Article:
Many of his digressions concern the difficulty of intelligently addressing public issues in the face of political correctness and public suspicion of politicians encouraged by the media. From time to time he launches a tirade against media bias and the wilful gullibility of the public. His observations are not altogether unfair, but these are problems that must be faced up to. It does no good to dismiss them with humourous abuse, calling journalism a "grubby little craft". Crosbie has no answer to these problems. The only answer is to show leadership, as Crosbie did to the extent his positions permitted. He earned respect for it. Many politicians have contributed to public suspicion by their unprincipled conduct. Crosbie could say something about this, but he is too genial to draw sharp and insightful portraits. Even Smallwood is finally proclaimed " a great Newfoundland patriot". He is far too generous to Joe Clark and claims to like and admire Trudeau, whom he voted for in the 1968 Liberal leadership convention.

Crosbie is most fondly remembered for his humorous sallies in the Commons and on the hustings. He retails many of these, but however successful they were when launched and however well they filled the need for media sound bites and served Crosbie and his party they mostly seem pretty lame in cold print. Crosbie complains that he was a victim of political correctness when his jokes were denounced as sexist and that the media stereotyped him as a buffoon. But he consciously developed his public speaking style to overcome a native shyness. It worked very well for him and he obviously enjoyed it. The uproar from feminists never did him much harm and if he was not always taken completely seriously, he had no one but himself to blame.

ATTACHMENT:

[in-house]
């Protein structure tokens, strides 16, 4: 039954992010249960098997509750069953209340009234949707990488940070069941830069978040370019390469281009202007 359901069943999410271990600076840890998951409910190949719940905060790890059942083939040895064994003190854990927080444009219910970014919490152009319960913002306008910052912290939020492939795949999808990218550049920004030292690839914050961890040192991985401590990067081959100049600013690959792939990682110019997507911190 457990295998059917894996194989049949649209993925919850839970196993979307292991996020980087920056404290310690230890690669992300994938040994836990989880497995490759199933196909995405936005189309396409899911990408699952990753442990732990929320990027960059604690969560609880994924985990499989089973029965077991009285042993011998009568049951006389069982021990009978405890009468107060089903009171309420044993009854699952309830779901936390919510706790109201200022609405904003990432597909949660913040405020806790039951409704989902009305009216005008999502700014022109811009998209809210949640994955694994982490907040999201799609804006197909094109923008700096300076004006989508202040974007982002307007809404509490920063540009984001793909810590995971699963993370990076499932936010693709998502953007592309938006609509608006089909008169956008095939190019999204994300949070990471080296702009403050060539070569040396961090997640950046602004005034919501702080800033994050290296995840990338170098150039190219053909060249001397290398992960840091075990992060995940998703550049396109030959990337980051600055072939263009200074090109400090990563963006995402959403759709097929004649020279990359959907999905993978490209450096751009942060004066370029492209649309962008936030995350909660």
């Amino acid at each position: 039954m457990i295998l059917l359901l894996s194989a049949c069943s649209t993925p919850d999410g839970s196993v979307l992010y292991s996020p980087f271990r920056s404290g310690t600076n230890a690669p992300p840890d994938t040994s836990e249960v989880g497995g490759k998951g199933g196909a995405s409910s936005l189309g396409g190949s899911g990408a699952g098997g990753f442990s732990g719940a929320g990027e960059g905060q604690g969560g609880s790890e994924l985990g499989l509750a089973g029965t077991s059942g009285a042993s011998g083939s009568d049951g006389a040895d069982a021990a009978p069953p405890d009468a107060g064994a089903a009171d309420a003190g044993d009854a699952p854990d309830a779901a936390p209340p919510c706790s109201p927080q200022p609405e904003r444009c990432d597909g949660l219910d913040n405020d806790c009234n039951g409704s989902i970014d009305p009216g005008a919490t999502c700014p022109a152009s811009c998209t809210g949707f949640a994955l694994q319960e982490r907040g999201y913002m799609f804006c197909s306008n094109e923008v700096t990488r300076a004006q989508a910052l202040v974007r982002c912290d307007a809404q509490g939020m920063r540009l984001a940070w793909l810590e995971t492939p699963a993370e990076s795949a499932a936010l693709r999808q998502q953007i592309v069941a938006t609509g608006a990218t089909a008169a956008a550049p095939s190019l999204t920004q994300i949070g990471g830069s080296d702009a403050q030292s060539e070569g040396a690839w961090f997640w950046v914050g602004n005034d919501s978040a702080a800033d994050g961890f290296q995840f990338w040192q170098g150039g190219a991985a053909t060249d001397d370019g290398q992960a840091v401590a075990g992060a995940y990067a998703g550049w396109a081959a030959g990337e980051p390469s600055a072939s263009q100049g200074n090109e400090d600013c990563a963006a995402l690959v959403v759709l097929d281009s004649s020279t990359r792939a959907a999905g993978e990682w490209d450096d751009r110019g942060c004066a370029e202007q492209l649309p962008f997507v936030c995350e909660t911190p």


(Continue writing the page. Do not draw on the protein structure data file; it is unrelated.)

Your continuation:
Twice in the book Crosbie calls the Liberals "brothel keepers". Colourful as the phrase is, coming from someone who was a Liberal until he was 41 and sought the leadership of a provincial Liberal party, it does not convey a serious contempt earned from a lifetime's experience. Crosbie calls Trudeau a "worthy adversary'' and Sheila Copps a "worthy antagonist". Whether they conceived as high a regard for him, future memoirs will show, but for Crosbie his exchanges with two people he should regard as particularly vicious and responsible for great damage to the country seem not to have been much more than a jolly game.

Crosbie would have won the 1983 Tory leadership convention if he had been able to speak French and most likely would have become Prime Minister. At the end of the book he reflects on "the importance of being number one". A Crosbie government would undoubtedly have made a difference. Good political leadership is so scarce in Canada that the frustration of Crosbie's ambition must count as a serious loss. As this book shows, when someone of Crosbie's intelligence, talent and disinterestedness makes his way into politics but not to the top, there can be disappointingly little to show for it.